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J Physiol Pharmacol. 2006 Nov;57 Suppl 5:113-24.

Inhibitors of cyclooxygenases: mechanisms, selectivity and uses.

Author information

1
The William Harvey Research Institute, The John Vane Science Centre, St Bartholomew's and the London School of Medicine and Dentistry, Queen Mary, University of London, UK. r.m.botting@qmul.ac.uk

Abstract

The prostaglandins are lipid mediators, discovered in the 1930s by von Euler in Sweden and Goldblatt in the United Kingdom. They are made by the bifunctional enzyme, cyclooxygenase, which has both cyclooxygenase and peroxidase activities in the same molecule. Prostaglandins are involved in physiological functions such as protection of the stomach mucosa, aggregation of platelets and regulation of kidney function. They also have pathological functions such as their involvement in inflammation, fever and pain. Vane in 1971 elegantly showed that the pharmacological actions of aspirin and similar drugs were due to the inhibition of cyclooxygenase. Thus, aspirin-like drugs exert their anti-inflammatory, antipyretic and analgesic effects by inhibition of cyclooxygenase. In 1991, Simmons and his colleagues identified a second cyclooxygenase enzyme, designated cyclooxygenase-2, derived from a separate gene from cyclooxygenase-1. Cyclooxygenase-2 is upregulated by inflammatory mediators and forms prostaglandins which intensify the inflammatory response. Cyclooxygenase-1 is, therefore, a 'housekeeping' enzyme making prostaglandins, which are important for maintaining physiological functions and cyclooxygenase-2 makes prostaglandins which are important in inflammation. The discovery of cyclooxygenase-2 and the establishment of its structure led to the development of selective inhibitors of this enzyme, such as celecoxib and rofecoxib, with potent anti-inflammatory actions but with reduced gastrotoxic effects. A putative cyclooxygenase-3, has also been characterised and cloned. This enzyme is a product of the cyclooxygenase-1 gene, but retains intron 1 after transcription and translates into a cyclooxygenase enzyme with 34 additional amino acids. It is more sensitive to inhibition by paracetamol, aspirin and some other non-steroid anti-inflammatory drugs than cyclooxygenase-1 or cyclooxygenase-2. A cyclooxygenase enzyme induced in cultured cells by some non-steroid anti-inflammatory drugs is also more sensitive to inhibition by paracetamol than cyclooxygenase-2 induced by bacterial lipopolysaccharide.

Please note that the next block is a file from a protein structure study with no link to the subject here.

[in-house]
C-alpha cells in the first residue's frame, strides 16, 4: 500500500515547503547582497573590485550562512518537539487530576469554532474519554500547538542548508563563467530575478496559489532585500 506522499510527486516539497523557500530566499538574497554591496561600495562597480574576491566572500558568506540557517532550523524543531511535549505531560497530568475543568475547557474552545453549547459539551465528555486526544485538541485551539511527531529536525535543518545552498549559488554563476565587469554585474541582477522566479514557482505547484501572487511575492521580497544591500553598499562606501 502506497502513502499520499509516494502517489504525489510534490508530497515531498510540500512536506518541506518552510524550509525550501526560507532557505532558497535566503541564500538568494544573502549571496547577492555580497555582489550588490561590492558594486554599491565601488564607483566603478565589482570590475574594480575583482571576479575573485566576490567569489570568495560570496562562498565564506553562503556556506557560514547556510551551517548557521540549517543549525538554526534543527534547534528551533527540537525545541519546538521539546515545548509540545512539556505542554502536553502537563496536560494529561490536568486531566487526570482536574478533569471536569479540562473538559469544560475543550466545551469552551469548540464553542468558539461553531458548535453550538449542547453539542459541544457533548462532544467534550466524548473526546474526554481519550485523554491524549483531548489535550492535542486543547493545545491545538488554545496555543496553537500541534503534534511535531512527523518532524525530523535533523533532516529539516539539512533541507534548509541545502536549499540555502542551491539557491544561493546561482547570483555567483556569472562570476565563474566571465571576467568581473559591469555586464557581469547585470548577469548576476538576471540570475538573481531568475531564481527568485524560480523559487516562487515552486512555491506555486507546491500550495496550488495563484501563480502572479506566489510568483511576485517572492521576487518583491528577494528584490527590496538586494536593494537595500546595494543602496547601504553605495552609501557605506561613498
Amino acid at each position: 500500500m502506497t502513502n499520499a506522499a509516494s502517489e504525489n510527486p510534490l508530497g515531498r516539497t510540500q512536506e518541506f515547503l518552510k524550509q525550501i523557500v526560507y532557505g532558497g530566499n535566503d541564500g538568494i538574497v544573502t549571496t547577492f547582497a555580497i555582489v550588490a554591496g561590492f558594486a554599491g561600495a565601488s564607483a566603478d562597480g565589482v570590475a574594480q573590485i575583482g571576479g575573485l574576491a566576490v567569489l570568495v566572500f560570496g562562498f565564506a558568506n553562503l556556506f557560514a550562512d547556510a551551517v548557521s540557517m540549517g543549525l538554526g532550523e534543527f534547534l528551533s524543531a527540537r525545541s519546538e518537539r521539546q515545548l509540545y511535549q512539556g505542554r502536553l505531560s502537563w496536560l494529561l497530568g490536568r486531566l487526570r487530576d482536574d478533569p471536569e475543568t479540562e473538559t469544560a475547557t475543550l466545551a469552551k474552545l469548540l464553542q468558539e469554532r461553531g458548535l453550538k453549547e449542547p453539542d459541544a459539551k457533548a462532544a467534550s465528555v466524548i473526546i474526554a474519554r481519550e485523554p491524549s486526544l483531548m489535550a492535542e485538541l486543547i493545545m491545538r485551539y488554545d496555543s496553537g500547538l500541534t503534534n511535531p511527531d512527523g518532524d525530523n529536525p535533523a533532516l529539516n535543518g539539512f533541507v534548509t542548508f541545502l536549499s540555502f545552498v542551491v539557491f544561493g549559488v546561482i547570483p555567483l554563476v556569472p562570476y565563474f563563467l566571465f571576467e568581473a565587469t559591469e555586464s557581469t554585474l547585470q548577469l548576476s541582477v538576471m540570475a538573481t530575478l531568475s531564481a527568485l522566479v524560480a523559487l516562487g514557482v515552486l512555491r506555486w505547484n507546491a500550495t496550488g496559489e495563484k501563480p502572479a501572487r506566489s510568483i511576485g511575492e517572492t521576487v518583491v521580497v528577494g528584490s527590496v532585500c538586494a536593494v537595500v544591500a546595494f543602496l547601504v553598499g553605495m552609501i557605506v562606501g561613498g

PMID:
17218763
[Indexed for MEDLINE]

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